David Hockney has been kind of a rock star in contemporary art history, a flamboyant figure originally fêted for his pioneering use of the cool, magazine-style imagery that was identified with early Pop Art, as well as for his exuberant lust for life. Born in Yorkshire, he first visited America in the early 1960s, befriending Andy Warhol in New York, but it was California that captured his heart — its swimming pools, its palm trees, its beautiful tanned men — and in 1964 he came to live full time in Los Angeles. (He currently splits his time between homes in LA and London.) His colorful depictions of men and pools have the detachment and the flatness associated with Pop Art, but over the course of a long and varied career, exploring media including photography, set design, and printmaking, Hockney developed a personal realistic style, as you can see in his remarkable portraits of the many people he has crossed paths with. “DAVID HOCKNEY PORTRAITS,” which opens at the Museum of Fine Arts on February 26, is devoted solely to Hockney’s portraiture, with curiously staged images of the artists’ parents, loads of self-portraits, and a rogue’s gallery of famous friends including Warhol, Divine, and Henry Geldzahler.
Boston plays host to the College Art Association’s 94th Annual Conference February 22-25, drawing CAA’s art-loving members here from all over for a lively exchange of ideas and information about art and art history. This has inspired local galleries and museums to keep extended hours and hold special receptions, many of which are free and open to the public; they include a special reception at the Boston Center for the Arts’ Mills Gallery on February 24 from 6 to 8 pm, when you can enjoy the current exhibition “AFTER” in good company, and a reception for Art Interactive’s special project “NEW MEDIA/NEW WORK” on February 23 from 6 to 9 pm.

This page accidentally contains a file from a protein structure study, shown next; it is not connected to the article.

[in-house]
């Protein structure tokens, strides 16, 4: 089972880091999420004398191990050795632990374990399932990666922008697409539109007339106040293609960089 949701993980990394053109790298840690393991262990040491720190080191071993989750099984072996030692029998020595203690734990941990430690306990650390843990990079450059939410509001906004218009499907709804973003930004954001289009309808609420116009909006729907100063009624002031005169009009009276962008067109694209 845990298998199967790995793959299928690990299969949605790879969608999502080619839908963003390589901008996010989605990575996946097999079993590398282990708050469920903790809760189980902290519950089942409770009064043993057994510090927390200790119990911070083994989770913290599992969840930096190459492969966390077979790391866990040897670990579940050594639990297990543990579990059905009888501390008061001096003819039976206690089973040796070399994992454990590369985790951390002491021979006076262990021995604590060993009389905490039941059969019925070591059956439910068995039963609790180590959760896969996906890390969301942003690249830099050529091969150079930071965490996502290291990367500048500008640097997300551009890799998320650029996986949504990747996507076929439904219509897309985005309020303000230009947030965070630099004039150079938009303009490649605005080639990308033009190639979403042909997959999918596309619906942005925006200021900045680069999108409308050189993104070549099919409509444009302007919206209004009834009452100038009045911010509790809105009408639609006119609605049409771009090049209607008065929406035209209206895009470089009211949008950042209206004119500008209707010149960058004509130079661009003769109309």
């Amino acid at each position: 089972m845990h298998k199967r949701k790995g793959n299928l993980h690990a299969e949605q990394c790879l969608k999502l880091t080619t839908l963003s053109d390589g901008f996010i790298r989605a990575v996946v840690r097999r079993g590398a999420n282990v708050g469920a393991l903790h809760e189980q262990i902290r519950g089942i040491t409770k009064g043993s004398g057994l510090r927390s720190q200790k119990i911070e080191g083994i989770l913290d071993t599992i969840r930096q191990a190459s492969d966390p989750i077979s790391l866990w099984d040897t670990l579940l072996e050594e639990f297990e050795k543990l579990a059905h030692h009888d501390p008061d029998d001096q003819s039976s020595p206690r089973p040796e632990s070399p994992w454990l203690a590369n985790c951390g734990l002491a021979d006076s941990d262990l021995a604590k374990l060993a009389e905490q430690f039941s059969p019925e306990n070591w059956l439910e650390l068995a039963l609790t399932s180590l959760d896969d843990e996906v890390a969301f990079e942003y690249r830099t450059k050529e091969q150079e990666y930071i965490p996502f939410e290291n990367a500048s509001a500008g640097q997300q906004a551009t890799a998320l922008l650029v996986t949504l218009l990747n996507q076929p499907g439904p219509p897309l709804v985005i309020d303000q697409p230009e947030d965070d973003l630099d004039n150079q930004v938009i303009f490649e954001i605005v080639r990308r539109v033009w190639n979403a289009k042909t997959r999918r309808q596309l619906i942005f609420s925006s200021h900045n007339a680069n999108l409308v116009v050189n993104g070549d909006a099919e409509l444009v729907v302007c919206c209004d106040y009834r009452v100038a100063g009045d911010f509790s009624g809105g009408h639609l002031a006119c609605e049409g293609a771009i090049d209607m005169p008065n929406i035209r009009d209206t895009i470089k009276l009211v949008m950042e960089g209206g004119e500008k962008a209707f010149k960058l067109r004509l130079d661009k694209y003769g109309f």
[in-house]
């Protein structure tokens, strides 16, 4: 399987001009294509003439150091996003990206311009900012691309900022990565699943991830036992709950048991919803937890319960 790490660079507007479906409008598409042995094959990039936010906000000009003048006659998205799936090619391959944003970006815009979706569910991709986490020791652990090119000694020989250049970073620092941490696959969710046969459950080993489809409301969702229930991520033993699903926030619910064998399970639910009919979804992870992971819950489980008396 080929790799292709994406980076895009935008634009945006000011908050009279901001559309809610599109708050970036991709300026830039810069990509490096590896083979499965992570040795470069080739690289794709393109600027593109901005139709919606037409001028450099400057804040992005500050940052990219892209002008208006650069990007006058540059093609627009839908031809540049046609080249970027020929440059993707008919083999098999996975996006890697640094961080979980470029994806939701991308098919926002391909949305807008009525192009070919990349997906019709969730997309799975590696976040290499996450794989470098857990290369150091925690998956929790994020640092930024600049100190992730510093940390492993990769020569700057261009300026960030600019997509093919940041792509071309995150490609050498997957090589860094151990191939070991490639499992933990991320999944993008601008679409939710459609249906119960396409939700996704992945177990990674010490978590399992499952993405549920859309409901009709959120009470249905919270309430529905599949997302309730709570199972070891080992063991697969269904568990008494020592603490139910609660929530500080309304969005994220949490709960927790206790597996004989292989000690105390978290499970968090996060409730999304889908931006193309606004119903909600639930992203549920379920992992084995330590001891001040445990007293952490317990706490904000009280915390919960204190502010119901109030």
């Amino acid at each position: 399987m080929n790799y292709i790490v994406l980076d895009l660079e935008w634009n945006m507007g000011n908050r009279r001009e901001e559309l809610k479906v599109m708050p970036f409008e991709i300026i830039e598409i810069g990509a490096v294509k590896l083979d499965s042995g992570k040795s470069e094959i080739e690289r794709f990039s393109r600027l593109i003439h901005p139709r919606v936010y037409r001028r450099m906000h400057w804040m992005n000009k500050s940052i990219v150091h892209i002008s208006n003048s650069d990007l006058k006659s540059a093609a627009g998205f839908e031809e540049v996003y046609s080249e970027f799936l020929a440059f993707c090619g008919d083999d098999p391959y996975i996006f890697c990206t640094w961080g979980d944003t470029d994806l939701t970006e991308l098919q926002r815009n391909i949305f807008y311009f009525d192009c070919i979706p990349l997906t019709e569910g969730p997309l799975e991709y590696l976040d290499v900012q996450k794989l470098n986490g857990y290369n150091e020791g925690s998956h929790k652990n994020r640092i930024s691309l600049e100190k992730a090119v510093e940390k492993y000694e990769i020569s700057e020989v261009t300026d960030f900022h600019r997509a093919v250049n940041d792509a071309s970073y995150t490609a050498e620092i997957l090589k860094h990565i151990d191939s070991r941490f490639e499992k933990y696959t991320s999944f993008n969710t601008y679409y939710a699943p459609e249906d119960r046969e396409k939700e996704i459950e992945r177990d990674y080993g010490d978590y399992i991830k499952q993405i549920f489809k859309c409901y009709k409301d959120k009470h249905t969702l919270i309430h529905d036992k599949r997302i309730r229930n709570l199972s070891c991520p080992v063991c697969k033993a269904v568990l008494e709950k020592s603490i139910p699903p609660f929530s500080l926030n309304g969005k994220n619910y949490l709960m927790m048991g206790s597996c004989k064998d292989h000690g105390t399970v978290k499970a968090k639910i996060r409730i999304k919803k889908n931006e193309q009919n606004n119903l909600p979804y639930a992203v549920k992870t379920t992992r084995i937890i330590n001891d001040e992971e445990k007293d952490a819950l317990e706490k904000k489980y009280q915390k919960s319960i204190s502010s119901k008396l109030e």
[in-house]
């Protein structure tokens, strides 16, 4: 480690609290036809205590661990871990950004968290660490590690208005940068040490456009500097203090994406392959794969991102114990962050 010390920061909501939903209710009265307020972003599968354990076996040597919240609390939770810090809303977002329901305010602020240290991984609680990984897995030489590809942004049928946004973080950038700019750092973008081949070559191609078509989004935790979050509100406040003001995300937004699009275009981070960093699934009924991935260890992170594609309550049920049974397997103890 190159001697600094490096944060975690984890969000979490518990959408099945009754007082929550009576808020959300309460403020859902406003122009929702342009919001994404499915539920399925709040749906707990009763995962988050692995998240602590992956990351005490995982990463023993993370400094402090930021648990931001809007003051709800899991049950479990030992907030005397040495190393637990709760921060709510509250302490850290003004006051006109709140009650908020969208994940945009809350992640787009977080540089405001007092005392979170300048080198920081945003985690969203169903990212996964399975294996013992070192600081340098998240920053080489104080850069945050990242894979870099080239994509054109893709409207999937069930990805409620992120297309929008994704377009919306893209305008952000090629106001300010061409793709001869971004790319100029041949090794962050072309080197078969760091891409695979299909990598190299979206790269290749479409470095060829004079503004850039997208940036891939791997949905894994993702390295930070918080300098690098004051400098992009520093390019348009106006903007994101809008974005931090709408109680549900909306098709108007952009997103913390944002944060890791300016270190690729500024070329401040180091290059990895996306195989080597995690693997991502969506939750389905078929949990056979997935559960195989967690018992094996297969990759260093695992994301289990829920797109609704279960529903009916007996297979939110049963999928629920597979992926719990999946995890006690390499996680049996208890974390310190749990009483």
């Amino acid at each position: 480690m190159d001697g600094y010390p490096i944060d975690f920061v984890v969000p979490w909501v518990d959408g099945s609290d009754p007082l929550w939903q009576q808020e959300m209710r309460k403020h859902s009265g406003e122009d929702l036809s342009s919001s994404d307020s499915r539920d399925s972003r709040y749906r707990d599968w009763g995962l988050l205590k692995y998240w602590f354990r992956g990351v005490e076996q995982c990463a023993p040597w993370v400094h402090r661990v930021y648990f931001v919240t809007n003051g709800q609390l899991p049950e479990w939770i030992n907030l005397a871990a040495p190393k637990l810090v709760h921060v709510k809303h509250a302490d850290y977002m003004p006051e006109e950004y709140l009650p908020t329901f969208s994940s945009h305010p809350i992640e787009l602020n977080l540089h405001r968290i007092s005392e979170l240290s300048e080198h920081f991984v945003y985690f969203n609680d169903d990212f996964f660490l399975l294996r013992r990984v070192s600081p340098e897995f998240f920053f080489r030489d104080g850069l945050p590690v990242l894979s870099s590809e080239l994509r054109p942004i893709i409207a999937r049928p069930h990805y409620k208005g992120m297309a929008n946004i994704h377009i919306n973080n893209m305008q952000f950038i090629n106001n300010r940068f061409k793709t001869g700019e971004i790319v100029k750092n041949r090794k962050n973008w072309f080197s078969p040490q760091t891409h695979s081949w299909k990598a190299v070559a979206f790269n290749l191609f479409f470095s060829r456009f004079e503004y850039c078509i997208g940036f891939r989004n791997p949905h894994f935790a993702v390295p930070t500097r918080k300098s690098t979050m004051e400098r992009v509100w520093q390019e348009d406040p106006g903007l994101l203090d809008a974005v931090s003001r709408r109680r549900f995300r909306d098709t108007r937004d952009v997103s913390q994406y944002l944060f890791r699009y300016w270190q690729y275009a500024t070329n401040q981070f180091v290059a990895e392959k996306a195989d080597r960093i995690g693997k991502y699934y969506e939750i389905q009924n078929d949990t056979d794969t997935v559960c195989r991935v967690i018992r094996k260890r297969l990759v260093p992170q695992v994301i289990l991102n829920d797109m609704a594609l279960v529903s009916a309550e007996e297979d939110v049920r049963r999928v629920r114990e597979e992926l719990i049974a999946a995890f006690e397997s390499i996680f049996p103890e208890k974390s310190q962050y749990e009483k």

Working with paint and collaged elements, distinguished Native American artist Jaune Quick-To-See Smith is described on the National Museum of Women in the Arts’ Web site as creating art that “addresses the myths of her ancestors in the context of current issues facing American Indians.” New Mexico–based, she’s in town as a visiting artist at the New England School of Art & Design, where her exhibition “JAUNE QUICK-TO-SEE SMITH: WHERE DO WE COME FROM? WHAT ARE WE? WHERE ARE WE GOING?” is up through March 16. Also on view is “RIC HAYNES: LORE” in the gallery’s project space, with work about the creation mythologies of indigenous Americans based on this Boston-based artist’s extensive experience with the Crow people in Montana. NESAD hosts a free public reception for the artists on March 1 from 5:30 to 7:30 pm.
“David Hockney Portraits” @ Museum of Fine Arts, 465 Huntington Ave, Boston | Feb 26–May 14 | 617.267-9300 or www.mfa.org | “After” @ Boston Center for the Arts’ Mills Gallery, 539 Tremont St, Boston | Through March 19 | Public CAA reception Feb 24, 6-8 pm | 617.426.8835 or www.bcaonline.org | “New Media/New Work” @ Art Interactive, 130 Bishop Allen Drive, Cambridge | Feb 22-26 | Public CAA rception Feb 23, 6-9 pm | 617.498.0100 or www.artinteractive.org | “Jaune Quick-to-See Smith” and “Ric Haynes” @ New England School of Art & Design, 75 Arlington St, Boston | Through March 16 | Reception March 1, 5:30-7:30 pm | 617.573.8785 or www.suffolk.edu